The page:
The main concern when dealing with a title company the bank chooses is the title company can charge you whatever amount of "settlement fees" they feel they can get away with. I have seen some settlement fees charged to the buyer in excess of $800.00 on a cash transaction. This fee is completely junk, there is no other way to explain it. Reputable title companies make most of their money selling title insurance. The bank chosen title companies take care of the bank with a "sweetheart deal" on title insurance. These same title companies in turn take care of the buyer by charging outrageous junk settlement fees. Always use a real estate agent that is on top of this junk fee situation so that you don't have any surprises at closing time.

The Bank Addendum

After the Florida AS-IS Contract for Sale and purchase has been presented and verbally accepted by the bank, the bank selling the property will generate a series of documents they call a "Bank Addendum." This bank addendum essentially overrides the AS-IS contract and states over and over that the home is being sold as it is, where it is, with no warranties or guarantees of any kind. It will even state that the bank will reserve the right to back out of the contract for any reason without penalty although that rarely happens. The bank addendum cannot be changed or amended, if it is changed the bank will reject it flat out. The banks are very particular about any changes.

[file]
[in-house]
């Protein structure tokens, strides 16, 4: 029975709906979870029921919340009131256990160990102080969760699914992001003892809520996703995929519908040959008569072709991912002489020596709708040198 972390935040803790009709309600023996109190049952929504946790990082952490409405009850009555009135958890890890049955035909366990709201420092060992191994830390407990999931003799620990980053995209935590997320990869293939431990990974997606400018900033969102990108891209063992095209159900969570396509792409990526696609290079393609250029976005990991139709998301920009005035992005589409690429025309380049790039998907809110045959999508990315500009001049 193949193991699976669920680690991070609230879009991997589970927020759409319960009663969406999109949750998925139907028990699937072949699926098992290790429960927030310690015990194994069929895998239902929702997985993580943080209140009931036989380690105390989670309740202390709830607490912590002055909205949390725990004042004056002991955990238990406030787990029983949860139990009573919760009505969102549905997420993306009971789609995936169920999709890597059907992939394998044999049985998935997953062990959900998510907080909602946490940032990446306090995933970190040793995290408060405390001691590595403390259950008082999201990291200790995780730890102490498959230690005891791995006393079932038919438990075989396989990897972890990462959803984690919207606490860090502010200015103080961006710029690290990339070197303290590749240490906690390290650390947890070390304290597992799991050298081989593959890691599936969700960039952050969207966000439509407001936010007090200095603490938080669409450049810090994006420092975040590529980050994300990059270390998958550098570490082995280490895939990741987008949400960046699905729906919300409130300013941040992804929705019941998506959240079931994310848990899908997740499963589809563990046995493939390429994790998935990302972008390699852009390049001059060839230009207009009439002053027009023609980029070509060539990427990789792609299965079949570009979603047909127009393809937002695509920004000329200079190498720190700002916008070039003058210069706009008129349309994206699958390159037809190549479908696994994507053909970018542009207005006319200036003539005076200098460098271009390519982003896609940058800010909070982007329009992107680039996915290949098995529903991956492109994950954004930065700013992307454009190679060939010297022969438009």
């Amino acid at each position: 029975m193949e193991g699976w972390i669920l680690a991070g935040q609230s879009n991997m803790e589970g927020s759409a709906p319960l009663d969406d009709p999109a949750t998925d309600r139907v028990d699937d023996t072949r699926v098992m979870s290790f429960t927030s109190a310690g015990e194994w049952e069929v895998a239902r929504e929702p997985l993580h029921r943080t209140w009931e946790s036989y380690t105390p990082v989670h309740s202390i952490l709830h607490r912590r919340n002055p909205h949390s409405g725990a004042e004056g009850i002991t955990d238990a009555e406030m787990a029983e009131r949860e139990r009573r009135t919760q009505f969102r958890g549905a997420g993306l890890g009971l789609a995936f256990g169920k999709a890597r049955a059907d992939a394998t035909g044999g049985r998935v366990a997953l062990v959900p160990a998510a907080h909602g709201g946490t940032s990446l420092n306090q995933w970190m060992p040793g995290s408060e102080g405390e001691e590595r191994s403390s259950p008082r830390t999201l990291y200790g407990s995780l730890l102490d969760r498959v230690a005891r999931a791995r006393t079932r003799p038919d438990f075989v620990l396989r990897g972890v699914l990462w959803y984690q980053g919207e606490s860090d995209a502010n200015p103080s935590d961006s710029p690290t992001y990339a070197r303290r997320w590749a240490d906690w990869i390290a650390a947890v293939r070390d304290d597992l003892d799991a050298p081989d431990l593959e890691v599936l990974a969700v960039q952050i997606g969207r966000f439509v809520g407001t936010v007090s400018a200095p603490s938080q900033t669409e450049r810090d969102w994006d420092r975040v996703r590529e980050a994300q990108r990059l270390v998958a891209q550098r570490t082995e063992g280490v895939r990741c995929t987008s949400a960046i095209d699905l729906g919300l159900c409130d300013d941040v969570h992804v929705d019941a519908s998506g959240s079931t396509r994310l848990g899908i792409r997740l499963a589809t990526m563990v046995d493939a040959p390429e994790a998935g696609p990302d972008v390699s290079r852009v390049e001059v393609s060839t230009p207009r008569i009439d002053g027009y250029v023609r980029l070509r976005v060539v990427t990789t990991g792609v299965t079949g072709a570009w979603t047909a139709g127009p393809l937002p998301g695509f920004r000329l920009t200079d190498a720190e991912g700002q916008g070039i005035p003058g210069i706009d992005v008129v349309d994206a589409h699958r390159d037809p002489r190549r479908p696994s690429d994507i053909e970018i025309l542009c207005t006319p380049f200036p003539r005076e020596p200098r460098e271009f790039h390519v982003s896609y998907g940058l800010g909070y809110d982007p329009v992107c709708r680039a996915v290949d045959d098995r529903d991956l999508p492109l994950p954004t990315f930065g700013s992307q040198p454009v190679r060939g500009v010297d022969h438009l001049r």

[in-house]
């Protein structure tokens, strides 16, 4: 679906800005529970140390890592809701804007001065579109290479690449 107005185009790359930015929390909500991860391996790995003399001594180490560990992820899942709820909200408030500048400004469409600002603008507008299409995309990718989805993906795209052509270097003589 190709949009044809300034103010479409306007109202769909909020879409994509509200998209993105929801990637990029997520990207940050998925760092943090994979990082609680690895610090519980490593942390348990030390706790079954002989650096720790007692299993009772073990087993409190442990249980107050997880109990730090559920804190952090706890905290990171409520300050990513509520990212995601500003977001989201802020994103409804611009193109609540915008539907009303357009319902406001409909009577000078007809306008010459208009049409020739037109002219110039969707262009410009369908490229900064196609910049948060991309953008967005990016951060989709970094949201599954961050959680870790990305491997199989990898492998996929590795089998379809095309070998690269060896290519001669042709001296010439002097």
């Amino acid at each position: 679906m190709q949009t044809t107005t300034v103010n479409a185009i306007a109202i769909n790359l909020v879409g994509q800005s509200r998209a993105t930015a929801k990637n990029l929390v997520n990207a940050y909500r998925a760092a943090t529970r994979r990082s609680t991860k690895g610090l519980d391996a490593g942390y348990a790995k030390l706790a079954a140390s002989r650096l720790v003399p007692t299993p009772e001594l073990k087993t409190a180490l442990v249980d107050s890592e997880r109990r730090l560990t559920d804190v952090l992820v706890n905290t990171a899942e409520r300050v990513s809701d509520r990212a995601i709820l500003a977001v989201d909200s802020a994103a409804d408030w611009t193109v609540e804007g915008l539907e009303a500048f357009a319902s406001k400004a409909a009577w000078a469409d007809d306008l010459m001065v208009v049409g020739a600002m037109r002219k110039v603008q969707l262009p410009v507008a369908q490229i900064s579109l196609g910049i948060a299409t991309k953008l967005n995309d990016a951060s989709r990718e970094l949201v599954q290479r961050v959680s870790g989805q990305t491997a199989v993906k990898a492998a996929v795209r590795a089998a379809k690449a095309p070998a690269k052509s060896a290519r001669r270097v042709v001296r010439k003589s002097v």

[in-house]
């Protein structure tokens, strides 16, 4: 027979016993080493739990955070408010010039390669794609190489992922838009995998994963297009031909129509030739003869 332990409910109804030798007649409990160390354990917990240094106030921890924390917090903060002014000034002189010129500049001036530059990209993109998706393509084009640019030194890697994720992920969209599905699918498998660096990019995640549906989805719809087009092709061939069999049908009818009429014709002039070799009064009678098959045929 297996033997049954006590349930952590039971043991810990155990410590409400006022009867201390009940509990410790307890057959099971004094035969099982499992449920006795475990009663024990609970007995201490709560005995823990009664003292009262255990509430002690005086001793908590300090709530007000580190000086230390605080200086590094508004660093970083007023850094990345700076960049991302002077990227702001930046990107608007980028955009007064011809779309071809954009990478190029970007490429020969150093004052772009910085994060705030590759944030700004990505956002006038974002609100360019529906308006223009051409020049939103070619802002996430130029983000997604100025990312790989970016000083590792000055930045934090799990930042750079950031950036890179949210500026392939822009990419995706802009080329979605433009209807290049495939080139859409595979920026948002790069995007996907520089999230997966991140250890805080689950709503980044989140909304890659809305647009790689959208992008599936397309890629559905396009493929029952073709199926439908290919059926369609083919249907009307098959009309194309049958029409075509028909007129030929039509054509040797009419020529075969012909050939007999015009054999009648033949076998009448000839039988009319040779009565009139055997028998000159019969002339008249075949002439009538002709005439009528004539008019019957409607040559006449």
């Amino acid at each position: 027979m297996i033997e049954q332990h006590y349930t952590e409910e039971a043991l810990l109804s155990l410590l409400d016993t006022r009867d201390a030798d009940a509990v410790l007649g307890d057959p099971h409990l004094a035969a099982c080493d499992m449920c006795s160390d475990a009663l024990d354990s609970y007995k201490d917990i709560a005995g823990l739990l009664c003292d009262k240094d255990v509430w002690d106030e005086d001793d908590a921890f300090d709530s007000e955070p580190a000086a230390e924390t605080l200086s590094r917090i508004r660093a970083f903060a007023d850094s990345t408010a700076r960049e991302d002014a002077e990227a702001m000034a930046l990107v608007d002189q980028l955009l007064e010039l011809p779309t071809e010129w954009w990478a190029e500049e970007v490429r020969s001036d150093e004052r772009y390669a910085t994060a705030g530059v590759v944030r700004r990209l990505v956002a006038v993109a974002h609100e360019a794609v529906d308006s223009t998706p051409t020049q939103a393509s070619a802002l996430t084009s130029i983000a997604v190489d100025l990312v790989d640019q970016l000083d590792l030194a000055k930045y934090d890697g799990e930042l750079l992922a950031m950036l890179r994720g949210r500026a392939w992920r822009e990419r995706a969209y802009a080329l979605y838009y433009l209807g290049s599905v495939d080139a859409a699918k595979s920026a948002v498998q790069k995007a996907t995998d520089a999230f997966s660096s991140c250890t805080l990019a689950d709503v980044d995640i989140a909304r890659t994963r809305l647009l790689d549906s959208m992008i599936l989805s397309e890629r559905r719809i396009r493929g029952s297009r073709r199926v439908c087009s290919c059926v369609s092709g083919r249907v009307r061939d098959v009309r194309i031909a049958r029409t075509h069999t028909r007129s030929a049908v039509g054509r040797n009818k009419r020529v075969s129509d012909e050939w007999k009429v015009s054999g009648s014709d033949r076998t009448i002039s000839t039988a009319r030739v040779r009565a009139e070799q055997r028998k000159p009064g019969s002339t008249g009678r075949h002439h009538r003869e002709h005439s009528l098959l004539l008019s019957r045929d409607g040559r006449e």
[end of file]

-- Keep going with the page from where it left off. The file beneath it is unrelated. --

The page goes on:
One part of the addendum to look out for is the paragraph that covers closing time. Banks that own real estate generally want to sell their homes as soon as possible. Most banks will not tolerate a closing date that is beyond 45 days from the date of contract execution. Be careful when choosing a closing date. Getting a mortgage on a home is not as easy as it once was and it takes a good 30-45 days to get a loan closed from start to finish in Florida. The bank will generally have a clause in the addendum that states if the buyer delays closing, they will pay a per diem (per day) charge as a penalty. Sometimes this can be 50-150 dollars per day. So make sure you are ready to close on the specified date.

When is the Home Officially Under Contract?

The AS-IS contract and the bank addendum both will have to be fully completed by the buyer before the bank will sign. Sometimes this is 3-5 days to get the banks written approval. Once the bank signs all of the documents the property is considered "under contract."

Will the Bank Make Repairs?